Blog Index
The journal that this archive was targeting has been deleted. Please update your configuration.

Exposure to Methacrylates

Technical Overview

There are no known major natural sources of methacrylate esters. To understand the possibilities for exposure it is important to understand the scope of the associated applications and products. In manufacturing/processing, chemical industry operators are responsible for the production of the esters or polymers, while downstream processors make the dispersions or other compounded or fabricated items. In professional/ commercial settings, applicators or technicians who may come into contact with the ester monomers or polymers include dental technicians, trained manicurists, paint and coating applicators, mechanics and auto repair technicians. Consumers could be the recipients of articles applied by professionals, like the dental appliances, artificial nails, etc, or could be the users of the products like latex paints, adhesives, or fabricated items.

Occupational exposure to short chain alkyl methacrylates is most likely to occur through inhalation and dermal contact during the production, transportation, or use of these compounds. The occupational exposures limits (OEL) that have been defined for methyl methacrylate, are generally in the range of 50 - 100 ppm as a time weighted average for an 8 hour workshift; OELs for ethyl methacrylate are generally in the range of 25 - 100 ppm; for the butyl methacrylate isomers they are generally in the range of 25 - 50 ppm. No OELs have been set for 2-ethylhexyl methacrylate. All of these materials are considered skin sensitizers.

Among the professional trades, trained manicurists use small quantities of EMA in the application of artificial acrylic fingernails. Artificial fingernail and nail-repair kits are also sold to the general public. In this application there is potential for inhalation exposure and for direct contact between liquid monomer and the nail, and sometimes the skin.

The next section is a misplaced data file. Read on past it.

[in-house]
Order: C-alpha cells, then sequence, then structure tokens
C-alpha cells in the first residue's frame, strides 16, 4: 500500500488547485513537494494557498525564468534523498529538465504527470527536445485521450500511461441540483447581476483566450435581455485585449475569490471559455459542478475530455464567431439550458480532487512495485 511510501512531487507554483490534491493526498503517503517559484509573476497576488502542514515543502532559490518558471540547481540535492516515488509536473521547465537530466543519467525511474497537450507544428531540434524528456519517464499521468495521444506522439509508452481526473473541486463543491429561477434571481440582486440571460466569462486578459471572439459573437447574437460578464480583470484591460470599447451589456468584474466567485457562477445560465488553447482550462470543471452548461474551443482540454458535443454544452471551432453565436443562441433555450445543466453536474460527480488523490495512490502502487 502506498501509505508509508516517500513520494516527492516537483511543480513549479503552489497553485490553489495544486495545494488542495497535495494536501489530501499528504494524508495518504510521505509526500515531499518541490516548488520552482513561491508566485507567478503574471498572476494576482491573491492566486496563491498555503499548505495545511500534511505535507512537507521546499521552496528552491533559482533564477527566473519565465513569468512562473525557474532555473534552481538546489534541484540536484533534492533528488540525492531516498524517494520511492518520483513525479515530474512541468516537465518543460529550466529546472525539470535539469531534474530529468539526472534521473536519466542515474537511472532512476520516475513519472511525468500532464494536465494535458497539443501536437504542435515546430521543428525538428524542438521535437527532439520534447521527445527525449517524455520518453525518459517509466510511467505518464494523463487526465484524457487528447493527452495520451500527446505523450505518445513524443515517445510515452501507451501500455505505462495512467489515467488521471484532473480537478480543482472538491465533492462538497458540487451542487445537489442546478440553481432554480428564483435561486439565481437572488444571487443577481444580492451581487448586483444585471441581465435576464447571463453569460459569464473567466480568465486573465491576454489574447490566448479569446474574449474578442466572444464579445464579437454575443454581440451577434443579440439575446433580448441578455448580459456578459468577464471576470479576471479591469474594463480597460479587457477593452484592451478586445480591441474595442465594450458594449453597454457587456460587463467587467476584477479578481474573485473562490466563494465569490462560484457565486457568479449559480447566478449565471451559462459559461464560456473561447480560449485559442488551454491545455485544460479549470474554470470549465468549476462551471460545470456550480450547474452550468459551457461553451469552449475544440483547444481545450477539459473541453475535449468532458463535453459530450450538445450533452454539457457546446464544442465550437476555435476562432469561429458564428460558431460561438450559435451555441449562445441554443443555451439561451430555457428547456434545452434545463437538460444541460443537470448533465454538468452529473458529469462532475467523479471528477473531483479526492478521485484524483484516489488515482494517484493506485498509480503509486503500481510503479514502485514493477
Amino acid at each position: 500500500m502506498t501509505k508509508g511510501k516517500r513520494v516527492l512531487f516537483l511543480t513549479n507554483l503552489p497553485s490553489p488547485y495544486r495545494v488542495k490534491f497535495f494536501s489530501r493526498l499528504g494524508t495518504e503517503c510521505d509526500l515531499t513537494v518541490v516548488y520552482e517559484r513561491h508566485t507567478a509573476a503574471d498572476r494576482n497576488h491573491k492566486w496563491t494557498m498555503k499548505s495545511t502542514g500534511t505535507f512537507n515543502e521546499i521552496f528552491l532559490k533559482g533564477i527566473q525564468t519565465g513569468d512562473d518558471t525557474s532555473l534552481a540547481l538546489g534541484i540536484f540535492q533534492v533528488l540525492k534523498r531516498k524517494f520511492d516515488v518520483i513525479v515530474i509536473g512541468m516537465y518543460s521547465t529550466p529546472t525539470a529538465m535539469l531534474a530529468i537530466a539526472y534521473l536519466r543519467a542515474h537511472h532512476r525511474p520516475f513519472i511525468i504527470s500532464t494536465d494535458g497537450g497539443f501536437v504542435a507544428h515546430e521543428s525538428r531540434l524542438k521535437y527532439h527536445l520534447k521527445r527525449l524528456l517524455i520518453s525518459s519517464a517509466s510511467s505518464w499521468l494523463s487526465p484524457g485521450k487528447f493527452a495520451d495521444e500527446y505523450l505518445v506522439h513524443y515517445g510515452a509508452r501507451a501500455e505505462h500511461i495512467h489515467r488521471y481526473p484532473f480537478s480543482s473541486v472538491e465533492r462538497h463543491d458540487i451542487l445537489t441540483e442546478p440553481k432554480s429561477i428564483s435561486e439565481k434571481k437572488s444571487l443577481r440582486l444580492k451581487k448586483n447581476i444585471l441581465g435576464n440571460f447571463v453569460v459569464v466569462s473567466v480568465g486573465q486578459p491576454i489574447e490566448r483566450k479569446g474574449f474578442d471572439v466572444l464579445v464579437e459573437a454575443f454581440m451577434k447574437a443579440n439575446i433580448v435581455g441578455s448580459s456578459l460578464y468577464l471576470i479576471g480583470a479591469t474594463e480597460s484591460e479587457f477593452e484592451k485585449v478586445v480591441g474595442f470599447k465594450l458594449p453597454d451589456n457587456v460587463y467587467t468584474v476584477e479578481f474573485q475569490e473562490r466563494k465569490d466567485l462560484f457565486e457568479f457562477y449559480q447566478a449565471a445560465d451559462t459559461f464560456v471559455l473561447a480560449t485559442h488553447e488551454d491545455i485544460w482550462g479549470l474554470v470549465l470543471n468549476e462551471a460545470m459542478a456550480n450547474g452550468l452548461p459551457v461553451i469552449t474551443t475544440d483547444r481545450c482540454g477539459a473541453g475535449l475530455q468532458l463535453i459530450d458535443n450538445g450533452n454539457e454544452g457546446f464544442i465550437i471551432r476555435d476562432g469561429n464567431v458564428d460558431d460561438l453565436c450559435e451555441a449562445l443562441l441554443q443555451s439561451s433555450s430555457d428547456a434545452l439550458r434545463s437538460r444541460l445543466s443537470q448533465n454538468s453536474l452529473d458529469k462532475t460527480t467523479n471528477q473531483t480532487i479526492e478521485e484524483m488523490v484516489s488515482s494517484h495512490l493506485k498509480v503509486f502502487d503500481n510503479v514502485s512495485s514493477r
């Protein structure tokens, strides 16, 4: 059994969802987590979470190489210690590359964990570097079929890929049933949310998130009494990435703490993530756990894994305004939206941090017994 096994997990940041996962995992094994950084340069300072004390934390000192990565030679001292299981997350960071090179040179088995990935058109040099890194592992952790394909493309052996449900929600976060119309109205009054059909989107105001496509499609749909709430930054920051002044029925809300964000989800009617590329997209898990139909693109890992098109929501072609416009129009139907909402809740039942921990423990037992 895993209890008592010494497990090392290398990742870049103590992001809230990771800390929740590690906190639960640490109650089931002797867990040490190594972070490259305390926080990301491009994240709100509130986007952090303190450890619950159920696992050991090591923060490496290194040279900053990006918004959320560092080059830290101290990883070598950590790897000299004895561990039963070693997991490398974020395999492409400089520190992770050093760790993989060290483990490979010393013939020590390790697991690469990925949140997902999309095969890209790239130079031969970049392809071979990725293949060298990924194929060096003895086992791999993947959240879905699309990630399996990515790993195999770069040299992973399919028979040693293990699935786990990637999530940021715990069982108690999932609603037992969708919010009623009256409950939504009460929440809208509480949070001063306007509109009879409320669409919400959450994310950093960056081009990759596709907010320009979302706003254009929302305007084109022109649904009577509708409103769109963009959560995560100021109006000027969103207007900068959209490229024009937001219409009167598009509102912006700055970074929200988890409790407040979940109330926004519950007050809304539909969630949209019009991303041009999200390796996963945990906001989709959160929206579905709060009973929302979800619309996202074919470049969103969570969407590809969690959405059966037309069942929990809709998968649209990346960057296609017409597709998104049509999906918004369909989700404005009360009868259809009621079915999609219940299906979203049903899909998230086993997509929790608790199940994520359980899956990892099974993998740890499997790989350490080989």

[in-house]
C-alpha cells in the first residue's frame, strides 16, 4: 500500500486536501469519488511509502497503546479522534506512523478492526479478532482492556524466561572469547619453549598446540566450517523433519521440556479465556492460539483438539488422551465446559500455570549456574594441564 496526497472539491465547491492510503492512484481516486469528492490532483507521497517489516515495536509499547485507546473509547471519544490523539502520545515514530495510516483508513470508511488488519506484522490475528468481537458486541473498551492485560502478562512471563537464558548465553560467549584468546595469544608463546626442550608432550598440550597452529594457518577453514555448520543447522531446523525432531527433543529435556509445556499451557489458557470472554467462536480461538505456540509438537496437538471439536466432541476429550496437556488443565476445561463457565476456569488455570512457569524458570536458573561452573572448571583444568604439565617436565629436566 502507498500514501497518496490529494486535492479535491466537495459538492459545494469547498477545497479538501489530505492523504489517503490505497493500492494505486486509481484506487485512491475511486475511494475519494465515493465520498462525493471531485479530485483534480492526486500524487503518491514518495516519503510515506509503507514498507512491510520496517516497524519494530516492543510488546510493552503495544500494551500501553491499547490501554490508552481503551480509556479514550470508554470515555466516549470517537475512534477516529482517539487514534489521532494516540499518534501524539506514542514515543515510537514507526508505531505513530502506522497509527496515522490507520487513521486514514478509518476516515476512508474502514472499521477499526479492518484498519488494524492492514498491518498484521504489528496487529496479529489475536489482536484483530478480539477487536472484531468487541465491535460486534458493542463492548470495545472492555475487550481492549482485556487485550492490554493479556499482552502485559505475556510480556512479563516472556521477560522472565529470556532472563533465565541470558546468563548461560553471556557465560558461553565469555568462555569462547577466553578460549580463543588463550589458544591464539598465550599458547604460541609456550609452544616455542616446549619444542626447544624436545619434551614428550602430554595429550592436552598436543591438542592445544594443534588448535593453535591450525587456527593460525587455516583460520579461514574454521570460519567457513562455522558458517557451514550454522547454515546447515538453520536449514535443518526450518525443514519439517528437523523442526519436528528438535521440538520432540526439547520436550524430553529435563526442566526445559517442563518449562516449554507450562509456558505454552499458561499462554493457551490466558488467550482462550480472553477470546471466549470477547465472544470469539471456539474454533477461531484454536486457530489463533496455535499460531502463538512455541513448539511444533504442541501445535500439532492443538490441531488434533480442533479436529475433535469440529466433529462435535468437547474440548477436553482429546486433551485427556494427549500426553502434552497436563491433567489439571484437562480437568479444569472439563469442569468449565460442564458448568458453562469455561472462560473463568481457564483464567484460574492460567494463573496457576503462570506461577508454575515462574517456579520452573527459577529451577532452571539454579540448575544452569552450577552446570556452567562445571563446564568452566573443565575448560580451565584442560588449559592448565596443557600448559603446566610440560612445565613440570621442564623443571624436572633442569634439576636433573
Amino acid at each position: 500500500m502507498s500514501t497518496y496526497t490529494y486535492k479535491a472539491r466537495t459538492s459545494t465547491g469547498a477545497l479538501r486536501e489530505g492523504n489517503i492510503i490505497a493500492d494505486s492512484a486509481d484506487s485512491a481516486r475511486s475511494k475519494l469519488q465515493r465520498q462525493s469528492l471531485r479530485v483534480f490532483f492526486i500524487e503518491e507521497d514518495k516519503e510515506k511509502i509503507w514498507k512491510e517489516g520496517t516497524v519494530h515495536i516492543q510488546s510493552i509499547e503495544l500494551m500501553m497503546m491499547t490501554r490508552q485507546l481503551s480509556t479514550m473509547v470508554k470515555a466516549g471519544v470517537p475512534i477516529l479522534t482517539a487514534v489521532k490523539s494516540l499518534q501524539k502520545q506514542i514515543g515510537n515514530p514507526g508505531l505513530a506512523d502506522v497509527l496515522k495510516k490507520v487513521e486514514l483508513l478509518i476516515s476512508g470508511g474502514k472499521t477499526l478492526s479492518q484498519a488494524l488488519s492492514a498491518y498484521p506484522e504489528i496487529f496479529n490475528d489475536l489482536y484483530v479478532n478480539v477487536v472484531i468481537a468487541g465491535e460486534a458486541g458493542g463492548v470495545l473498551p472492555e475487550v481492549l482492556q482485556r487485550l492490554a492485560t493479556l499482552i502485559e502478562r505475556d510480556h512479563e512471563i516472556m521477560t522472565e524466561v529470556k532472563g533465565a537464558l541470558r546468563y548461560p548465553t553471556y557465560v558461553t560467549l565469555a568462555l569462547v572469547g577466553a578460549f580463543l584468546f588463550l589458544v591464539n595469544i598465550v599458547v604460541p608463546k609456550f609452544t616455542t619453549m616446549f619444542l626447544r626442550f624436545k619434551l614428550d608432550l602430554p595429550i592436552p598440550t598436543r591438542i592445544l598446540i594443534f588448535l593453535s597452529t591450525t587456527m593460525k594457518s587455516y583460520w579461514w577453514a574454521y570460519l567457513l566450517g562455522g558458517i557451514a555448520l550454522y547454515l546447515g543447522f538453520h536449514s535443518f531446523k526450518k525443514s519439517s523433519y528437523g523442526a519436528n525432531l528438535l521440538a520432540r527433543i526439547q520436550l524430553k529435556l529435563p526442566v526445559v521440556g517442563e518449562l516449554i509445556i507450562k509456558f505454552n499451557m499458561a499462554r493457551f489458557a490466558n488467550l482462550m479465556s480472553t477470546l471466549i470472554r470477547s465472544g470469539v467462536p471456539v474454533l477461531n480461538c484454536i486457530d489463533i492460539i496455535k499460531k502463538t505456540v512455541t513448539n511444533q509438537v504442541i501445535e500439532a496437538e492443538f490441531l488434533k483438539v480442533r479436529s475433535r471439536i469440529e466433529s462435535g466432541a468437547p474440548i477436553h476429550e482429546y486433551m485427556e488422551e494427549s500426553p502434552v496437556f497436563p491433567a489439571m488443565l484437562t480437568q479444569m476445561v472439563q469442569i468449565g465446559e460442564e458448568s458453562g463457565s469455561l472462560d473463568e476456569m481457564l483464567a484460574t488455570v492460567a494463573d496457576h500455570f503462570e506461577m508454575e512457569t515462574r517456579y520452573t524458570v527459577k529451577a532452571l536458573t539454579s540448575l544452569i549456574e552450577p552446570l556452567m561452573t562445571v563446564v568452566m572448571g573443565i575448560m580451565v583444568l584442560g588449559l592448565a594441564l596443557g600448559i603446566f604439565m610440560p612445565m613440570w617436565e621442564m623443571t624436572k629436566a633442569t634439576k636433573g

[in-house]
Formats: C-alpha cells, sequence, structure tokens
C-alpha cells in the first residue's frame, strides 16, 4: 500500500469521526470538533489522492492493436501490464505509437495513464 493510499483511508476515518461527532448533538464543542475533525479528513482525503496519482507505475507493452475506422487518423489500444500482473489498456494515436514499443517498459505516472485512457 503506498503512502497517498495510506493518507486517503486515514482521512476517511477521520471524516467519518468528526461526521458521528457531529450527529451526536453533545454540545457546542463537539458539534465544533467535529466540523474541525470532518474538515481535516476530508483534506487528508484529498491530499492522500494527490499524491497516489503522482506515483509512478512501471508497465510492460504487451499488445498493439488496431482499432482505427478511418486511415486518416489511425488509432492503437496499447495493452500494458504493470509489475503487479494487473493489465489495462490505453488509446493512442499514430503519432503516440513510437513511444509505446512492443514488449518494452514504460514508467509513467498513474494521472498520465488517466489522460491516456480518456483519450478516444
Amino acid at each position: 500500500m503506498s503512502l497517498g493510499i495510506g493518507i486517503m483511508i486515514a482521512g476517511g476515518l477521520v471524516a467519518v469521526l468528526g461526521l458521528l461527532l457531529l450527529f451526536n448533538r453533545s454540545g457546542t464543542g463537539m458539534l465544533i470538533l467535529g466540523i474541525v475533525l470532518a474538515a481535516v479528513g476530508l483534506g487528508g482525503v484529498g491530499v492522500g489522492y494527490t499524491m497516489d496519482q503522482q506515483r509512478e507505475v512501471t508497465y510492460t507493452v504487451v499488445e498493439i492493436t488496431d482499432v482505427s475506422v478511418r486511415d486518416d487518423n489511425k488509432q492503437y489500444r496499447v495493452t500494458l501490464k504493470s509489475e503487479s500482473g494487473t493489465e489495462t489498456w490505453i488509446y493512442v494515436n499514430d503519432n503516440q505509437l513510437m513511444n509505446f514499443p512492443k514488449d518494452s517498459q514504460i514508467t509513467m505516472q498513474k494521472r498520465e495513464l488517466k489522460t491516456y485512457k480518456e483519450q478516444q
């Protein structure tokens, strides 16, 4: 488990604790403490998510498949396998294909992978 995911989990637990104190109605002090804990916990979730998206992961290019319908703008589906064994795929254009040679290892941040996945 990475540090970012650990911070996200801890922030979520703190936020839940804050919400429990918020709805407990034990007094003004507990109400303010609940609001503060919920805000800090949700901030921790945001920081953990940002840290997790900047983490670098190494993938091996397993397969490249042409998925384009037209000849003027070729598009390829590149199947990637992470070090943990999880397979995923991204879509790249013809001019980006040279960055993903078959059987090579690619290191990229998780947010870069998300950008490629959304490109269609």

Small quantities of methacrylate esters are also used in the manufacture and repair of dental prosthetics by trained technicians. Polymeric dental products (dentures and denture prosthetic devices) will contain low levels (typically below 1%; ISO Standard 1567 specifies less than 2.2% for dentures) of total methacrylate monomers; hence consumer exposure to low levels of migrant monomers, via the oral mucosa, may occur.

Consumer exposure to methacrylate monomers, by skin contact with PMMA, or oral intake from use of PMMA articles, is regarded to be negligible. End-use consumer products contain low levels of methacrylic acid esters (as a result of polymerization) and their rate of migration from acrylic polymers is low.

As an example, exposure to BMA (isomer not specified) during use of methacrylate polymer based toners in facsimile machines has been reported as 0.045 ppm (0.21 mg/m3) (Fannick (NIOSH), 1981) and between 0.02 and 0.1ppm (0.14 and 0.6 mg/m3) (Raymond, 1996).

The Methacrylate Producers Association in the US and the Methacrylates Sector Group of the European Chemical Industry Council published a "Methacrylate Esters Safe Handling Manual" in 2007 for use by their customers. The manual provides information on characteristics, potential health effects, industrial hygiene, reactivity, shipping, storage handling and disposal, applicable to typical use scenarios.